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In the Ruins of the House of Zupta


Susan Booysen is Director of Research, Mapungubwe Institute for Strategic Reflection (MISTRA), and visiting and emeritus professor, Wits School of Governance.

The largely unspoken trump card in the turn against Zuma was the inconvenient but incontrovertible truth that Zuma’s ongoing presence in leading government would in all probability lose the 2019 elections for the ANC.

The House of Zupta is in ruins. Two of its last vestiges tumbled this week. As Jacob Zuma was forced into resignation from the Presidency of South Africa, the Brothers Gupta and a host of associates were arrested, charged and brought before court.

The events brought to an end an unprecedented and embarrassing era in South African politics. Even as questions remain about exactly how pristine the new holders of political power in South Africa are, it is a certainty: the House of Zupta has fallen.

Nothing about the cracking and crumbling of the Zupta edifice was easy, fast or guaranteed.

It was to have been the heart of a kingdom that would prosper off the riches of the South African state. The Zuptas inhabited this house with abandon. Jacob Z constructed an elaborate safety net to cover the network’s operations of siphoning state funds into private coffers, linked directly and indirectly to the joint Gupta-Zuma political dynasty. Zuma ensured that core investigative and prosecutorial institutions were infiltrated – their task was to forestall and stall complaints, investigations and charges. To back this up, endless streams of public funds provided access to expert legal representation.

Zuma’s construction of his bastion of hijacked state funds started early, taking shape in his first term in office (2009-2014), flourished and then spun out of control from as early as 2012. By the time of the ANC’s 2012 Mangaung conference the Guptas knew the result of the ANC elections well in advance of any formalisation. The Guptas aided Zuma in every aspect of the project, including in guiding the appointment of puppet Cabinet ministers who would service the grand Zupta project of pilfering and banal enrichment in exchange for sidekicks’ small-fry benefits such as trips to Dubai.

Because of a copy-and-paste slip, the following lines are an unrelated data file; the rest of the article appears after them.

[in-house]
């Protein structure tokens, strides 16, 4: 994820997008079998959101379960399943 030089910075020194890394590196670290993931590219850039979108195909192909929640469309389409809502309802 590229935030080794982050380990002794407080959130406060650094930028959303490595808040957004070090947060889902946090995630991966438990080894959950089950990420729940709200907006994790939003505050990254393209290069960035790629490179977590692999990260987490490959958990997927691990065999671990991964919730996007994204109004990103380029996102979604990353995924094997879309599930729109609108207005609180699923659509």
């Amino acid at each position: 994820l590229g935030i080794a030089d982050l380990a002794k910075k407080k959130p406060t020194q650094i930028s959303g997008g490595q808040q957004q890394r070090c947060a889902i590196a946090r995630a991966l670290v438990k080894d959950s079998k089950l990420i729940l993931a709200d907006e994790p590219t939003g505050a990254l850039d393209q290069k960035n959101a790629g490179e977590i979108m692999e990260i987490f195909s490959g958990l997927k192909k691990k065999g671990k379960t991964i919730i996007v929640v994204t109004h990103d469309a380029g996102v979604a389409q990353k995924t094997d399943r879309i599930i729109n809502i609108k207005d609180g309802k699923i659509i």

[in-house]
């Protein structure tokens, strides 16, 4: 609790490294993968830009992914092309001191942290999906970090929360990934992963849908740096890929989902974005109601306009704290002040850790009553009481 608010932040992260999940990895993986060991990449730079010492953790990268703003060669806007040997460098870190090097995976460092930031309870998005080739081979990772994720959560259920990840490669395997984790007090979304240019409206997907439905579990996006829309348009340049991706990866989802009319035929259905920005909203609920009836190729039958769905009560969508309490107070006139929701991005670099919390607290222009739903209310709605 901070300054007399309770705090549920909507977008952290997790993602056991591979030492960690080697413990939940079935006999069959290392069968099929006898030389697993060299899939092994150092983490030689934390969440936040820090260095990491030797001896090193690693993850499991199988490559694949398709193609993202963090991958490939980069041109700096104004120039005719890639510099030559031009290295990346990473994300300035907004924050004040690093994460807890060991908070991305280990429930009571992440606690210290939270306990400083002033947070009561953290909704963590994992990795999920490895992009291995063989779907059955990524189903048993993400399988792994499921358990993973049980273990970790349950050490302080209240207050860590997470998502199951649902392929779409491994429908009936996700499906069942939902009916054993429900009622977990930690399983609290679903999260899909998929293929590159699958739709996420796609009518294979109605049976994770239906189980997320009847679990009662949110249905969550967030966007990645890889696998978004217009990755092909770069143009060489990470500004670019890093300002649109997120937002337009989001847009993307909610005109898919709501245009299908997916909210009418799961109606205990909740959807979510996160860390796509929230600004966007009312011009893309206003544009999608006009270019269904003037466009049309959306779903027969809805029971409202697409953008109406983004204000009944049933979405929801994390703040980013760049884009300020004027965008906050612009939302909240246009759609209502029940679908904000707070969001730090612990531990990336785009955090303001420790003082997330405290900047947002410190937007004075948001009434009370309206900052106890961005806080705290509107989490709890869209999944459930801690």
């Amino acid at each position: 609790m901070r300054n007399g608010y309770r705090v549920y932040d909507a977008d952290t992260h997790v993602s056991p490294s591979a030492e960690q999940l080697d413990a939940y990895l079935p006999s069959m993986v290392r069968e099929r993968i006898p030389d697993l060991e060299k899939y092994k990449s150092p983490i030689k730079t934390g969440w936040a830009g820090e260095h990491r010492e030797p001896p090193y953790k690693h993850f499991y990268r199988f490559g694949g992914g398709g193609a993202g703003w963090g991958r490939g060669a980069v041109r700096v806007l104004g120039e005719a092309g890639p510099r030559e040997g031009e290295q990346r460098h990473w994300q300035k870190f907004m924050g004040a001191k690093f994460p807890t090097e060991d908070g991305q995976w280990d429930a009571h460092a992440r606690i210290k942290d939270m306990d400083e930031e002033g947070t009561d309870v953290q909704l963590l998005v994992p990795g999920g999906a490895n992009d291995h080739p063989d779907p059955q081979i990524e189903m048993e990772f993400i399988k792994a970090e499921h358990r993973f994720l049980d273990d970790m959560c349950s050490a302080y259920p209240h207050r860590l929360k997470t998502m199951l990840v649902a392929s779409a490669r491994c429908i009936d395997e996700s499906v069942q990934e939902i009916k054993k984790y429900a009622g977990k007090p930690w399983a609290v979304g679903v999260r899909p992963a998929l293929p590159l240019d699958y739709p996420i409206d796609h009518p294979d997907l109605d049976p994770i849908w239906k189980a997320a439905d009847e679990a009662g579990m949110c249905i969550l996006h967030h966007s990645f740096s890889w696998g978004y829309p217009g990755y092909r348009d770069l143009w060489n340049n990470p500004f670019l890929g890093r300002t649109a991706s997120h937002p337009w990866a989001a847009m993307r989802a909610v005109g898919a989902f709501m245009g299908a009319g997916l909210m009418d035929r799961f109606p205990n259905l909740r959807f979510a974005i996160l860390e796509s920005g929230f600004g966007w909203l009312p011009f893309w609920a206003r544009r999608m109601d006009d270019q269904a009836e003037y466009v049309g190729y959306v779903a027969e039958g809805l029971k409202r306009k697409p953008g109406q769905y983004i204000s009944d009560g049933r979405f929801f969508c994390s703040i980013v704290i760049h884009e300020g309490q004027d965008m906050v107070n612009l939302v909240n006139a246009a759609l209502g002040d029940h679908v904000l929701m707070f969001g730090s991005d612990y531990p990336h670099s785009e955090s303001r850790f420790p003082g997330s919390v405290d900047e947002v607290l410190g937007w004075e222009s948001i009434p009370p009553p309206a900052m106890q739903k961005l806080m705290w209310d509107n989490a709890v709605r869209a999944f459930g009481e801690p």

The Zupta alliance, extending deep into the South African state, had become brazen. All their actions signalled that they knew they had the power. It was a parallel system of government.

They controlled the king of the castle, who, in the arguments of Ronnie Kasrils, was an expert seeking out potential benefactors to help him realise the life that he thought he was entitled to. In the Guptas, Zuma had found the perfect match. Of course, the Zuma clan’s pursuit of riches was not limited to tapping into the Gupta networks exclusively. There were (or are) other families too, besides multiple underworld links that have surfaced.

This kingdom of political and financial extravagance was supposed to have lasted forever; Zuma’s ANC – a faction that was cultivated into political dominance – was supposed to have endured until “Jesus comes again”.

The cracks widened, most tangibly in December 2015 when Zuma plunged into the replacement of Finance Minister Nhlanhla Nene with Des van Rooyen, all on the Guptas’ instigation if not prescription. The landscape started changing and a story unfolded of growing public scrutiny, investigative journalists’ relentless pursuit of leads and then, the #GuptaLeaks. The tide was changing, even if for the time being the activities of pilferage and looting with the Zuptas as beneficiaries continued.

Further turning points that helped destroy the House of Zupta included Thuli Madonsela’s State of Capture report and the Constitutional Court’s “breach of the Constitution” ruling on Zuma and his Nkandla bastion. Opposition parties’ and civic organisations’ use of the courts of South Africa to force accountability, which the factional Zumaist ANC could not muster, helped to consolidate the gains. Next, structures in the ANC started dissenting, foremost among them the veterans. Gradually, ANC members and branches also started rebelling across provinces beyond the Premier League and KwaZulu-Natal.

A Cyril Ramaphosa team had started working on building an intra-ANC defeat-Zuma alliance soon after Ramaphosa’s serendipitous ascension into the ANC deputy presidency in 2012. Kgalema Motlanthe stood on the verge of defeat in the ANC presidential race and refused to enter as a compromise deputy presidential candidate on the Zuma slate. As contentious and complicit in many respects as this Ramaphosa move was (and will remain for the foreseeable future), he accepted the ANC and South African deputy presidencies. This was the beachhead to defeat the Zupta regime.